The worst of the cyclone hit late last Friday while people were asleep in their beds. And the rain has barely relented since. In the areas of Chimanimani district where we work, many of the houses were built on the side of steep hills and have been swept away by rivers or buried in mud and boulders. At least three members of our staff have lost their homes and have sought shelter at the office.
Thankfully our staff and partners are safe, however the UN is reporting that hundreds of thousands, if not millions of people, across southern Africa have been affected. Our local partners are working to set up coordination centres in Chimanimani, providing medical assistance and shelter to those affected. They are doing what they can to support the ongoing rescue, however, accessible suppliers are running low and currently no one can come in or out of the area. Water treatment, food, blankets, and medicine are in short supply.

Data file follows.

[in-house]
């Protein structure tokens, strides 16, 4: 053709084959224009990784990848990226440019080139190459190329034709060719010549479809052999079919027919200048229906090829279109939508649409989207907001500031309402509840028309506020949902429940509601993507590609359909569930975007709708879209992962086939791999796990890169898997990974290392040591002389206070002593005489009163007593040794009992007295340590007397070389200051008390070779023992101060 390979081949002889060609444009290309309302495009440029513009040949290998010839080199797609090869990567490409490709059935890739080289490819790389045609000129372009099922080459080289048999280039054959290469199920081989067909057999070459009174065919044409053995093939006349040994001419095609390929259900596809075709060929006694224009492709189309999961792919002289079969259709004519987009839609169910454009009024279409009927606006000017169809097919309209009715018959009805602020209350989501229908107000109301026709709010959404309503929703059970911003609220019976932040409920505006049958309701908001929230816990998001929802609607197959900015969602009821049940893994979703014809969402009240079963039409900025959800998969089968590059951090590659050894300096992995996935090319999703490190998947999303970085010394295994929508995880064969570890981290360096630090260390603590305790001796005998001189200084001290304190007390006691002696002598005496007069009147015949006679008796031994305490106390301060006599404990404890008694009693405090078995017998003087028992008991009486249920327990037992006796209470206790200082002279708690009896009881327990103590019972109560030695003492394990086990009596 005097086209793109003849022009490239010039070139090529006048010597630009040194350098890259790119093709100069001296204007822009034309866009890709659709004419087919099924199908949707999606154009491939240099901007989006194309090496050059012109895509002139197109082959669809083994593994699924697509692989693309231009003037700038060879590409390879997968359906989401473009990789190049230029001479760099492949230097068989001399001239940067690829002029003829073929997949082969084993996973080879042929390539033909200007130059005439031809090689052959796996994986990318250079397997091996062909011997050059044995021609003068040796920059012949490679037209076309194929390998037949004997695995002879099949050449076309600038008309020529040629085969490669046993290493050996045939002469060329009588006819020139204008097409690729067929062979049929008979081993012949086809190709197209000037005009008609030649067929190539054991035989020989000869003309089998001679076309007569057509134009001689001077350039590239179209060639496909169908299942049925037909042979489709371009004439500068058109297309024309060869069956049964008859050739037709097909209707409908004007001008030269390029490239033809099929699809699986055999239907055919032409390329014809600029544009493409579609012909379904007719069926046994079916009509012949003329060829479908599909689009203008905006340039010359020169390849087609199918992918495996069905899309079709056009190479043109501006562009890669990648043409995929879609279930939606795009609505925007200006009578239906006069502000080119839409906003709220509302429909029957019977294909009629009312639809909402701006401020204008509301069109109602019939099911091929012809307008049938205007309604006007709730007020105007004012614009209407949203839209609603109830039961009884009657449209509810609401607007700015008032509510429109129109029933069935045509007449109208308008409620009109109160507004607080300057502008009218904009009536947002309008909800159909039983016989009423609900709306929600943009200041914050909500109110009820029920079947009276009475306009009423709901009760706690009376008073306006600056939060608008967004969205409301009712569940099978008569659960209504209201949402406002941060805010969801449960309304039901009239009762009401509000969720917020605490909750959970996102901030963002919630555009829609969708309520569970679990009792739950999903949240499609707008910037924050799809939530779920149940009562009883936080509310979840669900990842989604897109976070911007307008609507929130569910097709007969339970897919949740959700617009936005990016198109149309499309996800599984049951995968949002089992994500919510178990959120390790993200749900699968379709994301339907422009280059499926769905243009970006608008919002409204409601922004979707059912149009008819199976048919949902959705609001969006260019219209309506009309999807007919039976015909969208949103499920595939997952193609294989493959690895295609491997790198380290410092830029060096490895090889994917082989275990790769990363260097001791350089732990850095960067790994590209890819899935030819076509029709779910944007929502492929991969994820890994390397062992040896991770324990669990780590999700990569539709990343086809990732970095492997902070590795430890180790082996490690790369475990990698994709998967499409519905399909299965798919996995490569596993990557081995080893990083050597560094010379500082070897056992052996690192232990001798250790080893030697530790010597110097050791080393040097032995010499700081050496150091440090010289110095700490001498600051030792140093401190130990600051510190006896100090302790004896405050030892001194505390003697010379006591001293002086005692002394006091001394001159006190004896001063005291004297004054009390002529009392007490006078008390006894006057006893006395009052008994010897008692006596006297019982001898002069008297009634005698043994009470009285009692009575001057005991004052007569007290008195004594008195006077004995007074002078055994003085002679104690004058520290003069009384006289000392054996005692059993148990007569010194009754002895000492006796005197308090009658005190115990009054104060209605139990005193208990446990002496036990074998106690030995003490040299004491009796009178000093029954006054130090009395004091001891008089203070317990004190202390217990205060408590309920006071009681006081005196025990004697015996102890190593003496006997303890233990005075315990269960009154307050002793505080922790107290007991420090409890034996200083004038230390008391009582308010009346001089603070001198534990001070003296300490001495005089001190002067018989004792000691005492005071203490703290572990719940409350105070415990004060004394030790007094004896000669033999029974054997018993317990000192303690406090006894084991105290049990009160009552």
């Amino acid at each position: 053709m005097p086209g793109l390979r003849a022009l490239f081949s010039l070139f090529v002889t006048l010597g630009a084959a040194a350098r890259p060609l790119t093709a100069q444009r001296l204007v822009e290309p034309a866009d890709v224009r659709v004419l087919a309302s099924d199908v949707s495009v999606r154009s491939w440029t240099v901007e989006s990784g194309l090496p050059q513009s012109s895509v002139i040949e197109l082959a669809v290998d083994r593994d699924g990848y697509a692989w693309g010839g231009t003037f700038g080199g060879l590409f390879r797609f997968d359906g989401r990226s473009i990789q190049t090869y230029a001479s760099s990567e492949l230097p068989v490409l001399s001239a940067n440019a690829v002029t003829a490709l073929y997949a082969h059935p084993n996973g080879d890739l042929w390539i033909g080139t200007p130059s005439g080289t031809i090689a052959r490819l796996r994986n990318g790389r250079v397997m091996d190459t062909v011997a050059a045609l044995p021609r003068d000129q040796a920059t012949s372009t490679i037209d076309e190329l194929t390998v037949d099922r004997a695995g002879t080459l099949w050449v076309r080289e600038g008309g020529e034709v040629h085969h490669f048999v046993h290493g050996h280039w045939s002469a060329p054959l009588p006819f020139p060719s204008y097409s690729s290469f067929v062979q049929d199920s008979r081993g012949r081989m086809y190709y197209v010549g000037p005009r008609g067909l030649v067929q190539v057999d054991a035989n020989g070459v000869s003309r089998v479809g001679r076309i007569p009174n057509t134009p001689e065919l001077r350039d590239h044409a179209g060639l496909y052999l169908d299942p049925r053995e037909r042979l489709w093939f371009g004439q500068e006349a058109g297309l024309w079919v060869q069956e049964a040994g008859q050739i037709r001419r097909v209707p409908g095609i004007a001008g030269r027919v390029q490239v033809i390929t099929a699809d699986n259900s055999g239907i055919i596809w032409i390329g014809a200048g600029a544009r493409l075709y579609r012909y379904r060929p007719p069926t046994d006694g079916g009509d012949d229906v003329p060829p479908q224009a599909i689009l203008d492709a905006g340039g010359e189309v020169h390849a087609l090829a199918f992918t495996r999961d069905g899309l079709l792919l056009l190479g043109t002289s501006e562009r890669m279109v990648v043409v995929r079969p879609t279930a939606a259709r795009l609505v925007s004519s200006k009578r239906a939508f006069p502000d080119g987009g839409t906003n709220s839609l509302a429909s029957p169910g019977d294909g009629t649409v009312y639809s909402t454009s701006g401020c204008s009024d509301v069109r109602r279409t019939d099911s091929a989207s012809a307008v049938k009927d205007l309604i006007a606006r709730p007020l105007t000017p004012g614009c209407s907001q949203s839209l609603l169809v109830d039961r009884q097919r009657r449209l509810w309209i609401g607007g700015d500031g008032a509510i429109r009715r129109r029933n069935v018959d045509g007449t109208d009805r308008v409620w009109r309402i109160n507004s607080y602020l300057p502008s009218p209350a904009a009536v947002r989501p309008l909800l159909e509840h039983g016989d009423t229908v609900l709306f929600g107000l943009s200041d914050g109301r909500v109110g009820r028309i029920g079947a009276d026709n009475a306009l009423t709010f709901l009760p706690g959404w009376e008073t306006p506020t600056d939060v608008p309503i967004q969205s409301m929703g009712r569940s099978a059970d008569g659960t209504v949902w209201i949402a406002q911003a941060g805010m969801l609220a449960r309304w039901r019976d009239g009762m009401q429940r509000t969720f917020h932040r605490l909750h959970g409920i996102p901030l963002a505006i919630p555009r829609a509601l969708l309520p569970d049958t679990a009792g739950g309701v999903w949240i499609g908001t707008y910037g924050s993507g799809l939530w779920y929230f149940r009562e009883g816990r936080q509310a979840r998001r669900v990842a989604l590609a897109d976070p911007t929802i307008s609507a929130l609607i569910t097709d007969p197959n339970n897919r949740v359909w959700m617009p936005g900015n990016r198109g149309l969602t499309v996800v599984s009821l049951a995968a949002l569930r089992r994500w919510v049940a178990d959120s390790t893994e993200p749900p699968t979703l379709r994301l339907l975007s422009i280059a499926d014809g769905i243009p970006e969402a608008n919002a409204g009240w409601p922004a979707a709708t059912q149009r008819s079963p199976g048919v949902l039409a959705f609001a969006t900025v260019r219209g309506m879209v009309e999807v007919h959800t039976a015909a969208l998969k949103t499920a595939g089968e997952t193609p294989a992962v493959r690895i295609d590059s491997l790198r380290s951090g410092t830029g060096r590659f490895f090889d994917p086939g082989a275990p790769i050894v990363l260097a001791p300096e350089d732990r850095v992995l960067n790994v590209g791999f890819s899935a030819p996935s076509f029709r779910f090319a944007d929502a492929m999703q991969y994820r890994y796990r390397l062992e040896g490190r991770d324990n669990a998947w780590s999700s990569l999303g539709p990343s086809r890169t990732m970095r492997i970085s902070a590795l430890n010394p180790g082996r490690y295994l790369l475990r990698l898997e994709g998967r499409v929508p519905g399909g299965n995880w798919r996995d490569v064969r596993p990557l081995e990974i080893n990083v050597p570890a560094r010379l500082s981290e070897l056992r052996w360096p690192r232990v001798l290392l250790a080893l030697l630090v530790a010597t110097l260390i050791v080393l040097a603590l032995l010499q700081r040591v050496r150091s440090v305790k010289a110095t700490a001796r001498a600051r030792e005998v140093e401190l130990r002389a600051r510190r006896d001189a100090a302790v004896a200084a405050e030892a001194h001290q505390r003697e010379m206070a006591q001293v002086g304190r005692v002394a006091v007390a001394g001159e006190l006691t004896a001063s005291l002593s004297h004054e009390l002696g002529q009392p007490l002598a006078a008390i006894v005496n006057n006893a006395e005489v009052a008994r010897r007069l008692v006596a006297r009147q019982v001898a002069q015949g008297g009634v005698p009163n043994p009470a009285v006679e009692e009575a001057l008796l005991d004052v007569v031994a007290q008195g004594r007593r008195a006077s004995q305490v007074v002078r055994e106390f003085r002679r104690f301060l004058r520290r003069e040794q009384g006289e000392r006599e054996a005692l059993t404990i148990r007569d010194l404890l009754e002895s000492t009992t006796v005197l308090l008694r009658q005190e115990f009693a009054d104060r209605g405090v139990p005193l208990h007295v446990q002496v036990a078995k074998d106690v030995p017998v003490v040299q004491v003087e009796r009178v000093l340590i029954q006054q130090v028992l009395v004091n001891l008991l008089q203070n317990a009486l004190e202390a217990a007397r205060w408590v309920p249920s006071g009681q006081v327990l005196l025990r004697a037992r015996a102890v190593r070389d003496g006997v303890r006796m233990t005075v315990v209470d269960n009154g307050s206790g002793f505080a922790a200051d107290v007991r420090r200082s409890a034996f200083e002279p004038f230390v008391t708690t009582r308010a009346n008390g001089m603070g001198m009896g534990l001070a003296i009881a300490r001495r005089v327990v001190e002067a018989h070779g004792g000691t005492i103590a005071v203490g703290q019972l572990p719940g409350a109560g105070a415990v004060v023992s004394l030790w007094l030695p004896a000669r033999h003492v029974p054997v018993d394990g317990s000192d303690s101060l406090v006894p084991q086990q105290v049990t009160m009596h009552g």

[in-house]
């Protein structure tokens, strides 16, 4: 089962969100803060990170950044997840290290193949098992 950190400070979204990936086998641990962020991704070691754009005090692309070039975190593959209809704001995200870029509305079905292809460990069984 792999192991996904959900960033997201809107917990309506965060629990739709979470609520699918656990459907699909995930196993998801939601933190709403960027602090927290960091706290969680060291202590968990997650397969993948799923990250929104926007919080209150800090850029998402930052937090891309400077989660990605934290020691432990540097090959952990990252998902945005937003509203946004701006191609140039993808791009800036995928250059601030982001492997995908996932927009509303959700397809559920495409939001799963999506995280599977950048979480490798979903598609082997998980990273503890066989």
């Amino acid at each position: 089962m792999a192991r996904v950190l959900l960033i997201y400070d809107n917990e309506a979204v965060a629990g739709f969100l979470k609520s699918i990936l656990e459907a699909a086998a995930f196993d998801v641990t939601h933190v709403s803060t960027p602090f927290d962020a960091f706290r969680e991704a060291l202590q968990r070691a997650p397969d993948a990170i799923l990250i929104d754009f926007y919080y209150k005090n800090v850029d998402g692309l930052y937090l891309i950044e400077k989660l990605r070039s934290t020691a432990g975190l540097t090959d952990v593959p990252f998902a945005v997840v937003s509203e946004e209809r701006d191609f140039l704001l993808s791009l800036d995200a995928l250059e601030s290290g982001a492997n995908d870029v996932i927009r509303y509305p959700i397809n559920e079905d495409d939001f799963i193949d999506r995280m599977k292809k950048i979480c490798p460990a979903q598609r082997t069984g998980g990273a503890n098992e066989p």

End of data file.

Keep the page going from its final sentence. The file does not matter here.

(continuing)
Our linked charity, Find Your Feet, has been working in this area of Zimbabwe for almost ten years, and there is no doubt that the long term impacts will continue to affect the communities we work with for many months, or even years to come. Schools, churches and government building have been washed away. Electricity, phone lines, water and sewage systems have all been destroyed. A lack of access to clean water or sanitation means that it is only a matter of time until the area becomes a hotbed for waterborne diseases and malaria. Roads and bridges are impassable, slowing rescue efforts and emergency aid.